Unlike many other adventure games, Night in the Woods is about the big and small changes alike that haunt suburban American life, including the secrets it hides and the trauma its residents experience. The game is designed as an exploratory experience, encouraging players to check out the world as they see fit, whether by hanging out with specific people over others or exploring events at certain locations. Night in the Woods is somewhat open-ended for that reason, thanks in part to its organic story branches—the more time you spend with certain characters, the more you'll learn about them.


Image via Matt Makes Games
At a glance
  • Genre: Platformer
  • Platforms: PC, Mac, Linux, PlayStation 4, Xbox One, Nintendo Switch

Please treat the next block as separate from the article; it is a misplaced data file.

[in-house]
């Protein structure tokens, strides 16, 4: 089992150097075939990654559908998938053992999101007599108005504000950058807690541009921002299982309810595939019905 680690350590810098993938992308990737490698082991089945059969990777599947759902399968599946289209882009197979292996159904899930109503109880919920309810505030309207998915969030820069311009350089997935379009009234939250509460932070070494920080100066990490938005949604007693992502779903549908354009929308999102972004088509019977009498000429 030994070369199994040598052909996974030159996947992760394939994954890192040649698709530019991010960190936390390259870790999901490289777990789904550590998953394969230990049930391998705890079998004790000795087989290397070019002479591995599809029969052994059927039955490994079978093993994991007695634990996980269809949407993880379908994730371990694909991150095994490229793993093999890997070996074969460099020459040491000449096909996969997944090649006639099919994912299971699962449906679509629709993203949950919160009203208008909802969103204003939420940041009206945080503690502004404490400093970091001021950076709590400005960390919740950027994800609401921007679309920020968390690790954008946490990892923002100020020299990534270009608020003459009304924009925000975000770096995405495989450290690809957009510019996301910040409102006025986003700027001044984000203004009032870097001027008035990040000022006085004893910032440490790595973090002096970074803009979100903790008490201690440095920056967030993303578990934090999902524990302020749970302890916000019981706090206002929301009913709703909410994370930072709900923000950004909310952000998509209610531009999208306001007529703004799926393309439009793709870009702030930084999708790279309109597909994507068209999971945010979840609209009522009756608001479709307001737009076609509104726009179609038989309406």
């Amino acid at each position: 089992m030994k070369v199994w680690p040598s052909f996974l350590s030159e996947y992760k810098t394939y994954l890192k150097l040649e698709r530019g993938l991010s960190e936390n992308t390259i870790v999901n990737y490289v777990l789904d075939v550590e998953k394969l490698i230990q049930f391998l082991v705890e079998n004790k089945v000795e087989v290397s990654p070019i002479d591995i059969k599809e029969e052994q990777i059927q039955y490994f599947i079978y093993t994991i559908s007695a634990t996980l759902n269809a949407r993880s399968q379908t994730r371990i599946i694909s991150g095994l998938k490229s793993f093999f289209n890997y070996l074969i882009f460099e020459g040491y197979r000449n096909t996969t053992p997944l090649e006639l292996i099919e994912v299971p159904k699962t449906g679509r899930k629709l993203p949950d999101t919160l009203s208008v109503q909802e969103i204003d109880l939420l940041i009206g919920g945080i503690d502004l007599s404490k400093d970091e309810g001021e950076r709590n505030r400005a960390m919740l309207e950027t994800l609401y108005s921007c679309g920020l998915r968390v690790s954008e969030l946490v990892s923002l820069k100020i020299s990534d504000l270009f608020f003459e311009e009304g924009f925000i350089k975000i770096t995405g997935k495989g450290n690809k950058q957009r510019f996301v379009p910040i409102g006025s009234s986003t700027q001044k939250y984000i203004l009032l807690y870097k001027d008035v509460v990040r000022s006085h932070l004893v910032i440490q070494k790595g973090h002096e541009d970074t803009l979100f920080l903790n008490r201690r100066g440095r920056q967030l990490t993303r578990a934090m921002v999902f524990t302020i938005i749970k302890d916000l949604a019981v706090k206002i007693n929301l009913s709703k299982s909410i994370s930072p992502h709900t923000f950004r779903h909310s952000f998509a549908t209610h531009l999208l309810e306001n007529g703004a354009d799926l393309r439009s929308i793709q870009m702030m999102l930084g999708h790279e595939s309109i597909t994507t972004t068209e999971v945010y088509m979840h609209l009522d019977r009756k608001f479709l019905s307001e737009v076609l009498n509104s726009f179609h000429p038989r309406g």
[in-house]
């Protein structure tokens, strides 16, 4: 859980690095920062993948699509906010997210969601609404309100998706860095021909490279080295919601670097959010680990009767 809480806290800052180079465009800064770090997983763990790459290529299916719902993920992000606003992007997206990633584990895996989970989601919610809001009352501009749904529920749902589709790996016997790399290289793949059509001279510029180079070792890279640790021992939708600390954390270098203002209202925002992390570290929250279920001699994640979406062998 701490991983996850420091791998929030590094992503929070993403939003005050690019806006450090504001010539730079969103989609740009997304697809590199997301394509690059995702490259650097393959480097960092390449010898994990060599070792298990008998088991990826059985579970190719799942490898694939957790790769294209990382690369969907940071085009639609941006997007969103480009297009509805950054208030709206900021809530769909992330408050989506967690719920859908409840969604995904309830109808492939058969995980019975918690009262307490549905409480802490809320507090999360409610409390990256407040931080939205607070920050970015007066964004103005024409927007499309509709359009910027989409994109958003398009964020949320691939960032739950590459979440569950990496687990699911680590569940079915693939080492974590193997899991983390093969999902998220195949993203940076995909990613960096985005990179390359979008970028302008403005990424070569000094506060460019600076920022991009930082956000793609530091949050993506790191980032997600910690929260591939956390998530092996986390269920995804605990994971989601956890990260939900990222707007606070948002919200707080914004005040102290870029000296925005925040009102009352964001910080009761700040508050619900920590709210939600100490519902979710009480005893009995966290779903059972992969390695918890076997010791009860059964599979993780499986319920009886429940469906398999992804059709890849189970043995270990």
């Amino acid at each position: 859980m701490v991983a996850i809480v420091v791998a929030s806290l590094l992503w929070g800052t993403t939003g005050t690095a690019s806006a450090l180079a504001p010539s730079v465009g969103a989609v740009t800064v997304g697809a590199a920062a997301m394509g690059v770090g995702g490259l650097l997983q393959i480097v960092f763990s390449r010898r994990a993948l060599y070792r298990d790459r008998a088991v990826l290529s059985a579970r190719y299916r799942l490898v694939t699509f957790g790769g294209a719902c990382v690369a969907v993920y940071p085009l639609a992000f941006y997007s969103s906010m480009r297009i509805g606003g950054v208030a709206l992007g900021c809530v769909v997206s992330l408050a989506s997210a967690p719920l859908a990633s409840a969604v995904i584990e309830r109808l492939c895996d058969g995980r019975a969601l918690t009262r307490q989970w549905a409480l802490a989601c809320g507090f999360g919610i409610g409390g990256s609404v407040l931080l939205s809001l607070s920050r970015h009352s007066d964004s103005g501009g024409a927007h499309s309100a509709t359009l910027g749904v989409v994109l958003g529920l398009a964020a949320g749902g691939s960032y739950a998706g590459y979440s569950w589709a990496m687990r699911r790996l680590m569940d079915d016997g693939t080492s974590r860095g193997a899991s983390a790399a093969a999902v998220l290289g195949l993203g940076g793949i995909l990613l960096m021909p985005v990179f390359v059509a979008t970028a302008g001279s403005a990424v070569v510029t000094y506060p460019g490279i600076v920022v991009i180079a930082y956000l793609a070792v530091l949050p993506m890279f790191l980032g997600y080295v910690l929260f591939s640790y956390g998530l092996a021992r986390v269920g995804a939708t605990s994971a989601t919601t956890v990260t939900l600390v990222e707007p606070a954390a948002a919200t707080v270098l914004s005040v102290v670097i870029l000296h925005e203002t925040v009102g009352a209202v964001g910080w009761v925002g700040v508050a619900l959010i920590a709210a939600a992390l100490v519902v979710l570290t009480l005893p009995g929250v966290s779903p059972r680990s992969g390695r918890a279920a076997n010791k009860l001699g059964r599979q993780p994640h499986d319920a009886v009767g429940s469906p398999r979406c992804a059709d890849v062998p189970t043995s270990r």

• Original Release Date: Jan. 25, 2018
  • Price: $19.99
  • Where to Buy: Steam for PC, Mac, and Linux; PlayStation Store for PlayStation 4; Microsoft Store for Xbox One; Nintendo eShop for Nintendo Switch

Platformers are an age-old staple in gaming, but every now and then a game comes along that shakes up the genre. Matt Makes Games' Celeste follows Madeline, a young girl climbing Celeste Mountain on her own while struggling with her anxiety and depression along the way, which come to life thanks to the mountain's strange powers.

Celeste particularly stands out thanks to its dashing and wall-grabbing mechanic that forces players to think fast on their feet, quickly jumping from a platform to a wall to a platform just to get through each level. This makes Celeste a puzzle-platformer of sorts, and dying is pretty common as the game requires player to make precise movements in order to avoid deadly spikes and pits.